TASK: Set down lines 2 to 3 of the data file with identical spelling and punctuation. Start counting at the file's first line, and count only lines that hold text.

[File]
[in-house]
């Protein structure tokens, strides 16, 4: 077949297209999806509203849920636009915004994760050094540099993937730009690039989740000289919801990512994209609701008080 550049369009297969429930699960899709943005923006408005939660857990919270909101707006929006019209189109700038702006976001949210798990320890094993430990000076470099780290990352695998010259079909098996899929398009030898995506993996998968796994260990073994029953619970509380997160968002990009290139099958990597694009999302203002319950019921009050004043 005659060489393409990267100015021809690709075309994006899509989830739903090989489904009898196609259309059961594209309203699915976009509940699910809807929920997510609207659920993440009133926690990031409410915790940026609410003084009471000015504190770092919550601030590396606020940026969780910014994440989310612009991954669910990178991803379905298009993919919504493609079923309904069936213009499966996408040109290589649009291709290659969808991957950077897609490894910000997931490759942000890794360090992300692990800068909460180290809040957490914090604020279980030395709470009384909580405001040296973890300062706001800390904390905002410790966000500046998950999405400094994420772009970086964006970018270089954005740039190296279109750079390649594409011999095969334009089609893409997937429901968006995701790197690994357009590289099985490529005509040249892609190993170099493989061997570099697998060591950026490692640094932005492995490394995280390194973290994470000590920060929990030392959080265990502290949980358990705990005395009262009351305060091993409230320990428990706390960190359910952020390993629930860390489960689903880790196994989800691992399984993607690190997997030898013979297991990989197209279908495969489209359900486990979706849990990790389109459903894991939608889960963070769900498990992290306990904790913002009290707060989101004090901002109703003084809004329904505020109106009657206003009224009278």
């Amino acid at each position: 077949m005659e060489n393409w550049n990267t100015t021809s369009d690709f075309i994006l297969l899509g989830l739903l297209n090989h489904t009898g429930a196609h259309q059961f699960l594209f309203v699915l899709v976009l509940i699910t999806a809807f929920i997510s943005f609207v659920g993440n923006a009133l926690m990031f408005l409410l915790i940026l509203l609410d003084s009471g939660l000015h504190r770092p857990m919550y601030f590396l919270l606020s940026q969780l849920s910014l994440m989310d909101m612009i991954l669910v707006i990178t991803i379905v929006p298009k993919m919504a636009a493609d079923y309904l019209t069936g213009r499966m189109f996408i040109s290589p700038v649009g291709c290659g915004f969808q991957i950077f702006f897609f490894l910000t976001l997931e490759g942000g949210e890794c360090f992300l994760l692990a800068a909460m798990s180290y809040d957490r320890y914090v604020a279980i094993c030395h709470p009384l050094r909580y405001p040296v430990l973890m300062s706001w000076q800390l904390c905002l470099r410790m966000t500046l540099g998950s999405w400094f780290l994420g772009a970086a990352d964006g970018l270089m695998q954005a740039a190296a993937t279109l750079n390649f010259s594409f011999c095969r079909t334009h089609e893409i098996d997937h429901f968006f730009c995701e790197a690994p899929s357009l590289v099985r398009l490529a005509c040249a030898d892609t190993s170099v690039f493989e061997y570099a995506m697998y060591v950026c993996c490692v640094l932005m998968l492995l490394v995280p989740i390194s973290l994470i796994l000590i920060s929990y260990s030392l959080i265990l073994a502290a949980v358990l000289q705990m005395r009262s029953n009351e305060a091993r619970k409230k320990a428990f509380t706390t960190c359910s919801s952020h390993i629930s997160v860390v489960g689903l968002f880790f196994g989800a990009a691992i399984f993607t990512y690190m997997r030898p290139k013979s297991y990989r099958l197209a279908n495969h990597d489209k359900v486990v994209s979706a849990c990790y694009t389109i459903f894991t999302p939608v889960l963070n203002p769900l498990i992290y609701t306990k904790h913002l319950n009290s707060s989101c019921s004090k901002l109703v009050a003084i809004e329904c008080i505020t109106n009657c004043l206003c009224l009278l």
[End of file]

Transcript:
């Protein structure tokens, strides 16, 4: 077949297209999806509203849920636009915004994760050094540099993937730009690039989740000289919801990512994209609701008080 550049369009297969429930699960899709943005923006408005939660857990919270909101707006929006019209189109700038702006976001949210798990320890094993430990000076470099780290990352695998010259079909098996899929398009030898995506993996998968796994260990073994029953619970509380997160968002990009290139099958990597694009999302203002319950019921009050004043 005659060489393409990267100015021809690709075309994006899509989830739903090989489904009898196609259309059961594209309203699915976009509940699910809807929920997510609207659920993440009133926690990031409410915790940026609410003084009471000015504190770092919550601030590396606020940026969780910014994440989310612009991954669910990178991803379905298009993919919504493609079923309904069936213009499966996408040109290589649009291709290659969808991957950077897609490894910000997931490759942000890794360090992300692990800068909460180290809040957490914090604020279980030395709470009384909580405001040296973890300062706001800390904390905002410790966000500046998950999405400094994420772009970086964006970018270089954005740039190296279109750079390649594409011999095969334009089609893409997937429901968006995701790197690994357009590289099985490529005509040249892609190993170099493989061997570099697998060591950026490692640094932005492995490394995280390194973290994470000590920060929990030392959080265990502290949980358990705990005395009262009351305060091993409230320990428990706390960190359910952020390993629930860390489960689903880790196994989800691992399984993607690190997997030898013979297991990989197209279908495969489209359900486990979706849990990790389109459903894991939608889960963070769900498990992290306990904790913002009290707060989101004090901002109703003084809004329904505020109106009657206003009224009278």
């Amino acid at each position: 077949m005659e060489n393409w550049n990267t100015t021809s369009d690709f075309i994006l297969l899509g989830l739903l297209n090989h489904t009898g429930a196609h259309q059961f699960l594209f309203v699915l899709v976009l509940i699910t999806a809807f929920i997510s943005f609207v659920g993440n923006a009133l926690m990031f408005l409410l915790i940026l509203l609410d003084s009471g939660l000015h504190r770092p857990m919550y601030f590396l919270l606020s940026q969780l849920s910014l994440m989310d909101m612009i991954l669910v707006i990178t991803i379905v929006p298009k993919m919504a636009a493609d079923y309904l019209t069936g213009r499966m189109f996408i040109s290589p700038v649009g291709c290659g915004f969808q991957i950077f702006f897609f490894l910000t976001l997931e490759g942000g949210e890794c360090f992300l994760l692990a800068a909460m798990s180290y809040d957490r320890y914090v604020a279980i094993c030395h709470p009384l050094r909580y405001p040296v430990l973890m300062s706001w000076q800390l904390c905002l470099r410790m966000t500046l540099g998950s999405w400094f780290l994420g772009a970086a990352d964006g970018l270089m695998q954005a740039a190296a993937t279109l750079n390649f010259s594409f011999c095969r079909t334009h089609e893409i098996d997937h429901f968006f730009c995701e790197a690994p899929s357009l590289v099985r398009l490529a005509c040249a030898d892609t190993s170099v690039f493989e061997y570099a995506m697998y060591v950026c993996c490692v640094l932005m998968l492995l490394v995280p989740i390194s973290l994470i796994l000590i920060s929990y260990s030392l959080i265990l073994a502290a949980v358990l000289q705990m005395r009262s029953n009351e305060a091993r619970k409230k320990a428990f509380t706390t960190c359910s919801s952020h390993i629930s997160v860390v489960g689903l968002f880790f196994g989800a990009a691992i399984f993607t990512y690190m997997r030898p290139k013979s297991y990989r099958l197209a279908n495969h990597d489209k359900v486990v994209s979706a849990c990790y694009t389109i459903f894991t999302p939608v889960l963070n203002p769900l498990i992290y609701t306990k904790h913002l319950n009290s707060s989101c019921s004090k901002l109703v009050a003084i809004e329904c008080i505020t109106n009657c004043l206003c009224l009278l």